The Plymouth School District Board of Education met at 8 p.m. Oct. 18, 2011 in the Plymouth High School Amphitheatre. The board:
Click here to watch video of the most recent Board of Education meeting, courtesy of Plymouth Community Television Channel 14.
The board certified the 2011-12 property tax levy of $11,508,077, which is $9,126 less than what electors approved at the Sept. 20 annual meeting because of changes in state aid.
The levy is down about half a percent from the previous year. The district anticipates a 7-cent drop in the mill rate, to about $8.71 per $100,000 of assessed valuation. The owner of a home assessed at $100,000 would pay $871 in school taxes, about $7 less than last year; the owner of a home assessed at $200,000 would pay $1,742, about $14 less.
The board authorized a $3.1 million line of credit to pay district expenses before aid and tax payments arrive. The district received two bids and accepted that of BankFirst National, which Business Manager Jon Miller estimated will save $18,000 to $20,000 a year, though it will require the district to switch its banking accounts to BankFirst National eventually.
The board accepted a bid from KSI to handle snow plowing for the district again this winter after it submitted the lowest of two bids. The bid is identical to the prior year's cost for snow plowing.
The board gratefully accepted the following donations:
The board heard a presentation by the Plymouth High School High-Mileage Vehicle Team, which designs and races a car in Supermileage competitions around the state.
The presentation was given by technology education teacher Jake Sherman, who advises the team; and students Brandon Berth, mechanic and main driver; Brandon Wollner, designer and backup driver; and Joe McMullen, crew chief.
Supermileage is an extra-curricular activity that emphasizes building and adjusting a car to achieve the greatest fuel mileage possible.Weight is a key factor, so the PHS car features homemade spindles, a hollow frame and boat wrap donated by Harbor Centre Marina, Brian Wollner explained.
The team was successful last year, finishing second in the open-stock class at the University of Wisconsin-Stout with 265 miles per gallon, and first at Fox Valley Technical College with 299 miles per gallon. The team got nearly 370 miles per gallon at Road America, where it finished fifth and was named overall grand champion out of 73 cars thanks to its performance on other tests such as maneuverability and braking.
The PHS team improved with each successive event through experimentation, Mr. Sherman said. Members also helped their competitors improve, as teams are required to share information about their cars. The steering system in the PHS car is particularly innovative and got a lot of attention, he said.
The team plans to compete in the same races again this year, and is looking for new sponsors and new members.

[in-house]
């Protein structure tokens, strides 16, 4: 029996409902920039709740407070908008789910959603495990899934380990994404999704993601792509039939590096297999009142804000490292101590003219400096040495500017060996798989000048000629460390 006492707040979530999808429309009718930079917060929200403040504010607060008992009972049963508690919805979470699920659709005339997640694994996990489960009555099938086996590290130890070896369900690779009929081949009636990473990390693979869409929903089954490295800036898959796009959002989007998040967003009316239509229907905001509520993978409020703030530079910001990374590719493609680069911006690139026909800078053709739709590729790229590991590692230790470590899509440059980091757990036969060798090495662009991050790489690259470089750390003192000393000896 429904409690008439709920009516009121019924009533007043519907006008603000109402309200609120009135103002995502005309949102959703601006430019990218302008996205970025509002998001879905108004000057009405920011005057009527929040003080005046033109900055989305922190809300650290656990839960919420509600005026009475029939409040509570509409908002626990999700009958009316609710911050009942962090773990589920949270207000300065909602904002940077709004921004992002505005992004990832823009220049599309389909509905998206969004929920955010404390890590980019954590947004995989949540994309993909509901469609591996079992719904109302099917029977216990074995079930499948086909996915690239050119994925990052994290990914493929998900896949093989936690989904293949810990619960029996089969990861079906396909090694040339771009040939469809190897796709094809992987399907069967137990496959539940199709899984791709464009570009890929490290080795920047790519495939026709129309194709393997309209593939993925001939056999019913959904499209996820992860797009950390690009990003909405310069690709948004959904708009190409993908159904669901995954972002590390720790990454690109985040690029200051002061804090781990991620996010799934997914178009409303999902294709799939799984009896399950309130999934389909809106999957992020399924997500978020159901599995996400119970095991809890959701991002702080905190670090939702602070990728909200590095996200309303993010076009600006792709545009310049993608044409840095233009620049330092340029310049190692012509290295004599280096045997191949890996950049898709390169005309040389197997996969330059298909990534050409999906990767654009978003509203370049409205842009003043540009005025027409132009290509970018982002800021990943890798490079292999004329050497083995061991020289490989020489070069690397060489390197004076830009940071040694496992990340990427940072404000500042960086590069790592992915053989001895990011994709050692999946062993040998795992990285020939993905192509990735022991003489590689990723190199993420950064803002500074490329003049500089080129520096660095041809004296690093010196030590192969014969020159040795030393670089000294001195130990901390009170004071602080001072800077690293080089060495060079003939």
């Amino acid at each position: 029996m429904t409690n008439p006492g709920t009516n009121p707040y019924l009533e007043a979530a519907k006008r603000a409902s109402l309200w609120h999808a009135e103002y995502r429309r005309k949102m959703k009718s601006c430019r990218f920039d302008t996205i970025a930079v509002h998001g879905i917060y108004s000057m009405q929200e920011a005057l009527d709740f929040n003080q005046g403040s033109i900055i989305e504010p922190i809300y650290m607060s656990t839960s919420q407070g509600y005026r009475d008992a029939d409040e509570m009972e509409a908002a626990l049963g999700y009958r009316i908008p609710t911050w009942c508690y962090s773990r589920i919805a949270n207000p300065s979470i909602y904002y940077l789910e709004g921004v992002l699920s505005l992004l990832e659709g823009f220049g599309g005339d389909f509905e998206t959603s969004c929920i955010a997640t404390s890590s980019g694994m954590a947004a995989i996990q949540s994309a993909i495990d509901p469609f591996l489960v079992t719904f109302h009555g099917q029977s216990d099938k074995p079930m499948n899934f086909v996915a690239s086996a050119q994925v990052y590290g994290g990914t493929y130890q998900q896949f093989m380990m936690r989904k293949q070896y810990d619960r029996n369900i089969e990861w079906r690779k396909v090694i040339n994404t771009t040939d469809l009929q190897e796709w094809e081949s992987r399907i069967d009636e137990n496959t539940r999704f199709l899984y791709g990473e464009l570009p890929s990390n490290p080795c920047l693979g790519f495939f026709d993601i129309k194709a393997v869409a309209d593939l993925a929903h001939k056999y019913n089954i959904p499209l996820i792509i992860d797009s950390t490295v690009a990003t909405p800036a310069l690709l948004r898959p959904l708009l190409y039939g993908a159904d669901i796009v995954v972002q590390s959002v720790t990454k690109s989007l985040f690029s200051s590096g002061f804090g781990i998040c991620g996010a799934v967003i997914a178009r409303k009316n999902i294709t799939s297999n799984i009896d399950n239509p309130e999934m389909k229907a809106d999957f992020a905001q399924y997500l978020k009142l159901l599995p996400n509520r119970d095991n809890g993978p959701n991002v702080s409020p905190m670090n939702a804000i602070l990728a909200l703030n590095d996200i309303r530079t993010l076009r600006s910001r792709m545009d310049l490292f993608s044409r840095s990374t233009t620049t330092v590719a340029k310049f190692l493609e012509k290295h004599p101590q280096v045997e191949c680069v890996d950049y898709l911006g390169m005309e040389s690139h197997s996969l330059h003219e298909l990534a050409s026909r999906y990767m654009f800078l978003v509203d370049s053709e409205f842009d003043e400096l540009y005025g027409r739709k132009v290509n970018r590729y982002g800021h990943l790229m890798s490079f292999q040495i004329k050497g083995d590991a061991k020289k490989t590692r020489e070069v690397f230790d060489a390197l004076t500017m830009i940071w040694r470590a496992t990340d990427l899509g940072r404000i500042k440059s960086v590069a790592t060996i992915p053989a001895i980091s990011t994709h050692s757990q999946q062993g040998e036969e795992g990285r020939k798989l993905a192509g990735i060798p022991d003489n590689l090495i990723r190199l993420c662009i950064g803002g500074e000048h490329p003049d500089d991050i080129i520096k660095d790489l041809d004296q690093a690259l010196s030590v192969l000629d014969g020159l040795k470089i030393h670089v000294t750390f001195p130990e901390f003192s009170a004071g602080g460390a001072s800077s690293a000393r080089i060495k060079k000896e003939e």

Sponsors are advertised on the car and can attend the Supermileage events, one of which is held each year at Road America. Current sponsors include Sargento, KW Electric, Mark Petrie Fabrications, Integral Machining, Back Door Bike Shop and Harbor Centre Marina.
The team also is looking for new members, especially younger students to carry on once these three graduate in June.
Joe listed a dozen PHS classes that apply to the skills the team learns in designing, building and racing the car. The team also is responsible for publicity and obtaining sponsorships to pay for materials, competitions and travel expenses.
Click here to view slides from the presentation.
Former board member Jerry Prahl addressed the board about the recent cyberbullying presentation held at Riverview Middle School.
Jerry said the turnout for the presentation – nine mothers – was disgraceful. He urged parents to be alert for cyberbullying, which has led to the deaths of children.
The board learned of several changes among the support staff:
Board President Mark Rhyan gave a briefing about the most recent legislative breakfast, a monthly meeting with local legislators to talk about education issues. Mr. Rhyan noted that many interesting bills are being considered, and urged people to pay attention and be in contact with their legislators, as they did in the spring when the state reduced school aid. “Our input matters,” he said.
Mr. Rhyan said a legislator asked what the district is doing to further the education of students not bound for college. In response, Mr. Rhyan outlined a number of education partnerships involving his employer, Sargento:
So much goes on behind the scenes, Mr. Rhyan noted. Individuals and companies alike are spending countless hours volunteering their time in many different capacities. He urged others to find out how they can help, to look for opportunities to reach into the schools.
Jobs for graduates right out of high school are nothing like they were even 10 years ago, Mr. Rhyan said. “The more we can better prepare those kids, the better we’ll all be,” he said.
Superintendent Clark Reinke built on that call for increased engagement in the schools by noting that administrators met earlier in the day with officials at LTC to discuss the Science & Technology Center.
Those involved hope to engage people in understanding there are other routes to successful careers than going to college or going straight into the workforce, Dr. Reinke said.
He outlined a couple of initiatives the district plans to pursue:
Summary prepared by Jamie Piontkowski, Plymouth School District communications coordinator